Tuesday, September 15, 2015

Crockett Buzz for 9-15-15

Conservative Pastors Plan Rally At Tennessee Capitol Amid Fears Over Islam

On charging a fee to see public records

In TN leadership PAC spending, Lamar has the lead

Among Tennessee officeholders who have their own political action committees, U.S. Sen. Lamar Alexander has by far the highest overall total of PAC spending while state House Speaker Beth Harwell has the highest current cash balance for the future, a review of campaign finance figures shows.
Alexander was the first among current officeholders to set up a “leadership PAC” separate from his own campaign account. The first was called the Republican Fund for the 90s and operated while he was campaigning for the GOP presidential nomination as a former governor during the late 1990s.
According to the Center for Responsive Politics, which has compiled figures for “career” spending by leadership PACs operated by members of Congress, Alexander’s expenditures through his PACs total almost $104 million over the decades. His present PAC, operated as Tenn PAC, had a cash-on-hand balance of $250,221 at last report on July 1.
By contrast, Harwell is a relative newcomer to leadership PACs. She first set up a PAC in 2006, but it raised and spent only modest sums — peaking with $17,500 in 2008 spending — until she won the House Republican Caucus nomination to become speaker after the 2010 elections. She was elected speaker in January 2011. Contributions flowed into Harwell PAC afterward in substantial amounts and she has been saving more money than spent.
A review of state Registry of Election Finance records indicates Harwell has a career total of $373,621 in spending through her PAC. The PAC’s current cash-on-hand balance is $642,273 — higher than any other PAC in the state, including more than 500 special interest PACs as well as leadership PACs maintained by politicians.
Lt. Gov. Ron Ramsey established RAAMPAC in 2003, and has since used it for more than $3 million in political spending, Registry records show. LINK
Islam will again be at the forefront, when conservative ministers and lawmakers hold a rally Thursday at the Tennessee Capitol.
The event comes in the wake of the July shooting in Chattanooga and in the middle of a controversy over what schoolchildren are being taught about the religion.
The Tennessee Pastors Network lists a number of reasons for this week's demonstration — abortion to same-sex marriage to Obamacare — but a big concern is radical Islam. Organizers believe political leaders haven't responded strongly enough to domestic attacks.
That's an argument Gov. Bill Haslam takes exception to. He points to the exhaustive investigation that took place after a gunman killed five servicemen in Chattanooga.
"I think it's real dangerous to take the actions of one person (and) say this is a concerted effort," he said. "In the Chattanooga case, the FBI did a real nice job. … They were tracing down every lead to see, is this person tied to somebody or not?"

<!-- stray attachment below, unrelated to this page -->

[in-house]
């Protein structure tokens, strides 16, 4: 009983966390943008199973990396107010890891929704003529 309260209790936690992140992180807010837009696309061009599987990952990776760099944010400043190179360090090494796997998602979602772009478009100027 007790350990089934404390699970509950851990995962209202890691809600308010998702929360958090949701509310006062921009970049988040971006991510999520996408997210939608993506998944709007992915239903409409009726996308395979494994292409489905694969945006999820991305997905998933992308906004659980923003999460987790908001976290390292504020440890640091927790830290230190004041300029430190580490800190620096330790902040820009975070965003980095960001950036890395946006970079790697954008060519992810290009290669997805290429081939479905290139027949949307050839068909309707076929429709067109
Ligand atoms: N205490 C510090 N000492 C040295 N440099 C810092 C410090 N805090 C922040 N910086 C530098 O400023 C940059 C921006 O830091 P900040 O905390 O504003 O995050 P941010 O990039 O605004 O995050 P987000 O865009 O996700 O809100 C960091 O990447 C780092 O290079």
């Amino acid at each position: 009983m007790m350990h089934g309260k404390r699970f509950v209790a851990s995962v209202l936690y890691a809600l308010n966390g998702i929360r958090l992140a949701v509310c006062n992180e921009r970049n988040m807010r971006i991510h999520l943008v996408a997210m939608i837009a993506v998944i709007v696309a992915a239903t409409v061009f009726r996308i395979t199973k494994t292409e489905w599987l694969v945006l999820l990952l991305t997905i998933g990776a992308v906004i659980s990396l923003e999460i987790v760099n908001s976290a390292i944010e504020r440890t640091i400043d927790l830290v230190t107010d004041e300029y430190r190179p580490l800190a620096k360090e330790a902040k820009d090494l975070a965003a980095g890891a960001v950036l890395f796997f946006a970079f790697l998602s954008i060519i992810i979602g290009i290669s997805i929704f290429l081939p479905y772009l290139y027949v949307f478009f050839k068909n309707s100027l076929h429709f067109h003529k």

But worries about Islam haven't gone away.
Just last week, conservative lawmakers criticized a history unit on "The Islamic World," being taught to Tennessee seventh graders. The state Department of Education says it'll review the social studies requirement in January.
Haslam says that's the appropriate response. LINK

Tennessee must encourage discussion, not end it

Over the past year Tennessee politics observers might have noticed a series of trigger words aimed at stifling debate about important issues.
The intent in each case has been to marginalize dissent and purposely suppress alternative viewpoints.
Those trigger words have included “Obamacare” in the case of Insure Tennessee, “political correctness run amok” in the case of the gender-neutral pronoun controversy at the University of Tennessee, and “indoctrination” concerning Tennessee middle school students learning about the “World of Islam” in social studies class.
These examples show how indifference, bullying and political pressure can be effective tools to end discussion. LINK

Williamson senator targets Nashville local-hire measure

A Williamson County Republican senator has filed state legislation to nullify a new Davidson County local-hire requirement that Nashville voters approved overwhelmingly by referendum last month.
It could set up a showdown between Republican lawmakers and new Nashville Mayor-elect Megan Barry, a Democrat and vocal supporter of the charter amendment at issue.
State Sen. Jack Johnson, R-Franklin, who backed Barry's opponent David Fox in last week's runoff election, filed a bill Monday that he says would prevent local governments from requiring a company bidding on a public construction project to employ individuals that reside within their jurisdiction. LINK

On charging a fee to see public records

The state Office of Open Records Counsel is holding a series of hearings this week about a proposal to make taxpayers pay to inspect public records in Tennessee.
Under current law government officials can charge for photocopies of public records, but viewing them is free. Records custodians often prohibit citizens from taking pictures or scanning records themselves.
A bill seeking to impose new fees for records searches stalled in the Legislature this year, but sponsors asked the open records office to review potential changes and make recommendations to lawmakers before they return in January.
Whit Adamson, president of the Tennessee Association of Broadcasters, in an e-mail likened the proposal to a new tax “which is simply new revenue from something we are already paying government to do.” LINK

Crockett Policy Institute

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